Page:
The attention to gold has shifted to other assets. Although gold is consolidating at historically high levels, it won’t move higher, says Patricia Mohr, vice-president, economics & commodity market specialist for Scotiabank. “The reason gold has leveled out has a lot to do with a shift in investor interest away from gold and into U.S. equities,” Mohr says. “The other reason is recognition that the Federal Reserve Board does not need to further step up its quantitative easing to kick-start the U.S. economy.”
Edward Meir, senior commodity consultant to INTL FCStone, points out that how retail investors access gold could put on additional selling pressure. “So many retail traders access gold through exchange-traded funds (ETFs) that when they sell there is also a massive outflow from the funds themselves that buy physical gold to back the ETF,” he says.
Gero says we just haven’t had the inflation many were expecting and that to a certain extent drove the gold rally. “It could be six or 12 months down the road,” he says. Gero expects gold to remain range-bound in 2013, but warns that there could be a geopolitical shock that changes things. “I don’t see anything yet but something always happens to upend the cart,” he adds.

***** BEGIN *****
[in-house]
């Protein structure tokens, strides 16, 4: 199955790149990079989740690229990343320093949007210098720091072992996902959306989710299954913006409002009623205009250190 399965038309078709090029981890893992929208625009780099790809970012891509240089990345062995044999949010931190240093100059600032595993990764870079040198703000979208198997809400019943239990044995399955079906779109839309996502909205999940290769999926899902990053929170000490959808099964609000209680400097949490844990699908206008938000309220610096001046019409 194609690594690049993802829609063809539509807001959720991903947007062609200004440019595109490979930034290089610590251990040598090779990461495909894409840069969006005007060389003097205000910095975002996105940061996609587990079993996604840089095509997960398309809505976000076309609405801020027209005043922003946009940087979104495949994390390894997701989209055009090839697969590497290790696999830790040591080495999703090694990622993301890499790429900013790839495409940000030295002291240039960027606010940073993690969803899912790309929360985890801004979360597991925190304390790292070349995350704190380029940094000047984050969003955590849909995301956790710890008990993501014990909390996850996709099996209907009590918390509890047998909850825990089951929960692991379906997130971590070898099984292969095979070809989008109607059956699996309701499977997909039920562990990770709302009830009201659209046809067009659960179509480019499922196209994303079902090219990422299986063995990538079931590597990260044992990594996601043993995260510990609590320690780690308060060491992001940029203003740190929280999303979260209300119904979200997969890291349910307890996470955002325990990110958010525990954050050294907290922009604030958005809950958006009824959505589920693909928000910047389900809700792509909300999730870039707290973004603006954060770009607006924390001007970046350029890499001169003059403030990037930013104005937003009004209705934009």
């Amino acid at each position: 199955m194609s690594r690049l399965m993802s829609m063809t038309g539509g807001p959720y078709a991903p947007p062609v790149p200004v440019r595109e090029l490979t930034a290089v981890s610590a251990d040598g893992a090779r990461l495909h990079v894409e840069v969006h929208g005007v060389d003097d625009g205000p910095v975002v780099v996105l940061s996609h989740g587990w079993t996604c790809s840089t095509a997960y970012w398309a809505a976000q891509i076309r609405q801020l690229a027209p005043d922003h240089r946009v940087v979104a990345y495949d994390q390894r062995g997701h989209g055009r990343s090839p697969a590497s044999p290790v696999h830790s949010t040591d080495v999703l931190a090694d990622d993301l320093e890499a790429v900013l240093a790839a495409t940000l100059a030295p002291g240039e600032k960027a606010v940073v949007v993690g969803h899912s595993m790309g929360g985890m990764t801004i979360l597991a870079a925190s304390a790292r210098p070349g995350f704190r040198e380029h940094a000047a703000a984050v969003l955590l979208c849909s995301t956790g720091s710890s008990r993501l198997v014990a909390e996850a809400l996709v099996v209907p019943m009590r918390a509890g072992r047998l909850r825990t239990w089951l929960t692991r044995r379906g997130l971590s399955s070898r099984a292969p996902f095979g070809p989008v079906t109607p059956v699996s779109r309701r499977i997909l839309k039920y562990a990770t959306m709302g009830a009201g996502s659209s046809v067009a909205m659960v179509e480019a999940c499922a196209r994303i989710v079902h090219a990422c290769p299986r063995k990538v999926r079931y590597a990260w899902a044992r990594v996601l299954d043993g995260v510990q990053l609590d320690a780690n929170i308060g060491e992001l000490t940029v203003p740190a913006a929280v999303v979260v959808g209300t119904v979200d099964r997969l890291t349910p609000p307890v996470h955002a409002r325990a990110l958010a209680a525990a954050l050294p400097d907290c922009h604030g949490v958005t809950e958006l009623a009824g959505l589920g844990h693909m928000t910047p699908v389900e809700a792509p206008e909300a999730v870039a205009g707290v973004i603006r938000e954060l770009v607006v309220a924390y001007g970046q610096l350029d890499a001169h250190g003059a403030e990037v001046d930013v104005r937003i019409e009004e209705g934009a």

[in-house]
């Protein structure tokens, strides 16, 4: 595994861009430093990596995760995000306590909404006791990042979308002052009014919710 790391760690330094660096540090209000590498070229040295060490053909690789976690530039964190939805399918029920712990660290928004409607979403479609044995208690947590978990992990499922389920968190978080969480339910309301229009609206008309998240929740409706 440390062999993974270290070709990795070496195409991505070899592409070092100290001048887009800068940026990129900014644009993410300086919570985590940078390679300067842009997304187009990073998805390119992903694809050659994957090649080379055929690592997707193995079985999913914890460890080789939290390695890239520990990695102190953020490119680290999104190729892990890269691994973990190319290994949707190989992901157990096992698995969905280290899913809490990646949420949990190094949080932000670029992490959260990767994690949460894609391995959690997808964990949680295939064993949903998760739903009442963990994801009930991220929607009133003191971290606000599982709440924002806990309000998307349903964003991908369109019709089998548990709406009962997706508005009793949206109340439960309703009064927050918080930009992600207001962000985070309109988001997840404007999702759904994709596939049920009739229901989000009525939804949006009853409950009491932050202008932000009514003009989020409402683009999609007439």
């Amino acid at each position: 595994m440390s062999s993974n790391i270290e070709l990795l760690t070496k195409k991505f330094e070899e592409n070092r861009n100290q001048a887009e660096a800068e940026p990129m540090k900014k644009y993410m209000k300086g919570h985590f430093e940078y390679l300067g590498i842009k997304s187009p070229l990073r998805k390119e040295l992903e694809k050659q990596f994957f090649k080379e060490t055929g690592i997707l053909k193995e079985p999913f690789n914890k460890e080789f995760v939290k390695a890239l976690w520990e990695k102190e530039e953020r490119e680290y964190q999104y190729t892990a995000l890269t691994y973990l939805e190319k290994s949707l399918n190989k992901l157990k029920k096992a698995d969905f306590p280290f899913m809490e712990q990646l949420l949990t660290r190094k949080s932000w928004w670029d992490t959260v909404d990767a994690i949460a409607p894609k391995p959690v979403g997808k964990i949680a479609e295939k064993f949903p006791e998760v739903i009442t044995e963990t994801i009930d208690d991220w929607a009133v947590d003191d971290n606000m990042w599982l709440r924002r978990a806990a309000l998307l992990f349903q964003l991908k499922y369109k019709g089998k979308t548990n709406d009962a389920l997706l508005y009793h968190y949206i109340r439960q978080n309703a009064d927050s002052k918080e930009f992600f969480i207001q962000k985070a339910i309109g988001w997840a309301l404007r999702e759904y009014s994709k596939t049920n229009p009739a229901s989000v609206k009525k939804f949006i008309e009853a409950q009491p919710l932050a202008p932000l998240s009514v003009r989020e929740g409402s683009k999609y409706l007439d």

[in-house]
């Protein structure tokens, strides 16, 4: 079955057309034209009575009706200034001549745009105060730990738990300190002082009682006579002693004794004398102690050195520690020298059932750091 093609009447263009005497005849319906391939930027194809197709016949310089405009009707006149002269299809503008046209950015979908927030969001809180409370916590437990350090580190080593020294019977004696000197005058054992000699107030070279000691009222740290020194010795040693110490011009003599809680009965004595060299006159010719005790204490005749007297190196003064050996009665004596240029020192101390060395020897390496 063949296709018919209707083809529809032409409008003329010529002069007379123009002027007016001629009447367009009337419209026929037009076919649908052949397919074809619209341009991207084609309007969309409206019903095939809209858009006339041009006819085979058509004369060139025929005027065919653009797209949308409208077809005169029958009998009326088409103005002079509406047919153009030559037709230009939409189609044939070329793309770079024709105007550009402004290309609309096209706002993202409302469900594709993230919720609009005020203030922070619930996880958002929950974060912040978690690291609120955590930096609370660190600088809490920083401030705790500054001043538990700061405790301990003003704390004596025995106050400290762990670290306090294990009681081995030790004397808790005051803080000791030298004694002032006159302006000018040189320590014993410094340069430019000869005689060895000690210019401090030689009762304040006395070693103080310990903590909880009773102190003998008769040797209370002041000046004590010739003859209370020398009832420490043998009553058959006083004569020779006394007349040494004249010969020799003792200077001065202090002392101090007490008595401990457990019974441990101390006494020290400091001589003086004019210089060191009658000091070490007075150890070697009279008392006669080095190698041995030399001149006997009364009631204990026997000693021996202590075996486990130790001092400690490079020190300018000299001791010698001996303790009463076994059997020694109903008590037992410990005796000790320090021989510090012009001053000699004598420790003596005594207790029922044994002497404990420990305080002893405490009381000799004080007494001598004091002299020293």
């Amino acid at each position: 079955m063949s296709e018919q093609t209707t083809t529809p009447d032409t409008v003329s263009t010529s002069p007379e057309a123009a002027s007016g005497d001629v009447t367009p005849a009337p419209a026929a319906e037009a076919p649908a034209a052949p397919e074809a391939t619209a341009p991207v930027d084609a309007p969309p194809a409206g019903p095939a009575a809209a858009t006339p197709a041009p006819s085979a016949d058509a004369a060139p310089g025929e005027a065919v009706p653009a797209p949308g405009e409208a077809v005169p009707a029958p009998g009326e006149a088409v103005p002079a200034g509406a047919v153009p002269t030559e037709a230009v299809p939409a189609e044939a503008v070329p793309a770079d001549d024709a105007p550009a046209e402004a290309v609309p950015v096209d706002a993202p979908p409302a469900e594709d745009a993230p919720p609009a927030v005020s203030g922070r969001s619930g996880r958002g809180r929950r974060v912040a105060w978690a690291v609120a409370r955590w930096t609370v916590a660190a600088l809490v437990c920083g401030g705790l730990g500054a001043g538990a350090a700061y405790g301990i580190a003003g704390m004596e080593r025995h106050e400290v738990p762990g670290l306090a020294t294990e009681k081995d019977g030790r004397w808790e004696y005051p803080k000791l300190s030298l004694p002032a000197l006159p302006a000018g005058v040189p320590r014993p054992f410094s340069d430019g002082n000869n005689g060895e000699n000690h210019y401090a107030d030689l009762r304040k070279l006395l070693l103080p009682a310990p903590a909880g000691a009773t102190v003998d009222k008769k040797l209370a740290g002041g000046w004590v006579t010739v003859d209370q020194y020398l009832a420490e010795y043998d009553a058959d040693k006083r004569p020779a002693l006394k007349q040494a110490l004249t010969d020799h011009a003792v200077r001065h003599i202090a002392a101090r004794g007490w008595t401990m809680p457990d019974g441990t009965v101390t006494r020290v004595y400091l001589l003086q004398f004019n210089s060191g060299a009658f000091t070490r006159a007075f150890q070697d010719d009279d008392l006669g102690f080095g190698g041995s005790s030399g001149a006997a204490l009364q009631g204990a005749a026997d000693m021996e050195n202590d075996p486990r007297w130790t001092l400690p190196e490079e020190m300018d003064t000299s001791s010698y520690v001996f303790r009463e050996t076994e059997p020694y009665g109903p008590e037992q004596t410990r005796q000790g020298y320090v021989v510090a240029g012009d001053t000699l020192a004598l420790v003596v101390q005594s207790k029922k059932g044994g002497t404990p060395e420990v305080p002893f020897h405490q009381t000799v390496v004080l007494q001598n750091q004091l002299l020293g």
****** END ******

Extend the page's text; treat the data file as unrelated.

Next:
One possibility is what occurred in Cyprus this March when the government decided to go after people’s savings. Gero says there could be follow-through if a similar situation occurs in Italy, which appears to be the most vulnerable.
Meir agrees. “Cyprus is [contained], but if it spills over gold could perk up. Italy is a big question; so [are] Spain and Portugal. Basically the continent is not growing.”
The inflation picture is unclear, Meir says. Some people believe, “If all this [liquidity and quantitative easing] were going to cause inflation, we would have seen it by now.”
On the fundamental front Meir says central bank buying has been restrained and while jewelry demand has been good, the tax increase on gold imports instituted by India, the world’s largest user of physical gold, earlier this year could hurt demand .
Meir says the conflicting fundamentals (see “Demand drivers,” below) make it difficult to see how gold will perform for the rest of 2013, but adds that U.S. equities may be the big driver. “Basically it depends on U.S. equities — [they are] the new safe haven displacing gold.”